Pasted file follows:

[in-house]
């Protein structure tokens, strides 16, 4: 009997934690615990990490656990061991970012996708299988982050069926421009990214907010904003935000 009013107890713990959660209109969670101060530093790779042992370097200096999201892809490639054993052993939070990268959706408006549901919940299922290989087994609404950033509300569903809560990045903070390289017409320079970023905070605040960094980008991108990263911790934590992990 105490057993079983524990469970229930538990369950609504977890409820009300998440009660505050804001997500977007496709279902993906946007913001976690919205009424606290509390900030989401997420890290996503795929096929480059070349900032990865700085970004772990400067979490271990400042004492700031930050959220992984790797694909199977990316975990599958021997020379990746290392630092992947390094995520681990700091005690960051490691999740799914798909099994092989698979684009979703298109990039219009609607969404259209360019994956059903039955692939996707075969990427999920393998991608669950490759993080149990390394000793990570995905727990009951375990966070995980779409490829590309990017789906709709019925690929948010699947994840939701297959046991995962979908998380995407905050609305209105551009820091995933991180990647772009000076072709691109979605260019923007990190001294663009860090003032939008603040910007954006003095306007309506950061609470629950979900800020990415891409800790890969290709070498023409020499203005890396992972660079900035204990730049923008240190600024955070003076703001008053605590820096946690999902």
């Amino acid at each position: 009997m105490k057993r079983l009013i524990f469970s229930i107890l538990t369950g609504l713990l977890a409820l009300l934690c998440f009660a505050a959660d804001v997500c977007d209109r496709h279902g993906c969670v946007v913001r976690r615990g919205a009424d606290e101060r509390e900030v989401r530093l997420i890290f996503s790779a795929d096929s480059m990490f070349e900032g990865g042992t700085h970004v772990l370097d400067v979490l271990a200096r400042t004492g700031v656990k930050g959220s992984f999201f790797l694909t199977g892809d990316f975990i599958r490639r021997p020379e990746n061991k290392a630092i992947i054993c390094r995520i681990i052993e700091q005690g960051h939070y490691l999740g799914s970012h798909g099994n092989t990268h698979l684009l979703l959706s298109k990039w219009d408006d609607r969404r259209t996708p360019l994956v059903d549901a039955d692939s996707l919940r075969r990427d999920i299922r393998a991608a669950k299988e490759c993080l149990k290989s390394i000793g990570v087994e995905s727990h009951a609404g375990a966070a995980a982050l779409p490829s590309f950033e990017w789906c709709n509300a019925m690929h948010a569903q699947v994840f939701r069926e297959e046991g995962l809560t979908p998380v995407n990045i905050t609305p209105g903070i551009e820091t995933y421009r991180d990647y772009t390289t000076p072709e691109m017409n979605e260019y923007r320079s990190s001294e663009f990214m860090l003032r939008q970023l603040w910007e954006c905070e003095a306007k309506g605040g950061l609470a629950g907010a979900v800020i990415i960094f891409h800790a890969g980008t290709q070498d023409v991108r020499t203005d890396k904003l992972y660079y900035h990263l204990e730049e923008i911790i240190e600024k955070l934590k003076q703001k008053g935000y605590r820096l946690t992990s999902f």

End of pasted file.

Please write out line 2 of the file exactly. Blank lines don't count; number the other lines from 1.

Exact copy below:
């Protein structure tokens, strides 16, 4: 009997934690615990990490656990061991970012996708299988982050069926421009990214907010904003935000 009013107890713990959660209109969670101060530093790779042992370097200096999201892809490639054993052993939070990268959706408006549901919940299922290989087994609404950033509300569903809560990045903070390289017409320079970023905070605040960094980008991108990263911790934590992990 105490057993079983524990469970229930538990369950609504977890409820009300998440009660505050804001997500977007496709279902993906946007913001976690919205009424606290509390900030989401997420890290996503795929096929480059070349900032990865700085970004772990400067979490271990400042004492700031930050959220992984790797694909199977990316975990599958021997020379990746290392630092992947390094995520681990700091005690960051490691999740799914798909099994092989698979684009979703298109990039219009609607969404259209360019994956059903039955692939996707075969990427999920393998991608669950490759993080149990390394000793990570995905727990009951375990966070995980779409490829590309990017789906709709019925690929948010699947994840939701297959046991995962979908998380995407905050609305209105551009820091995933991180990647772009000076072709691109979605260019923007990190001294663009860090003032939008603040910007954006003095306007309506950061609470629950979900800020990415891409800790890969290709070498023409020499203005890396992972660079900035204990730049923008240190600024955070003076703001008053605590820096946690999902």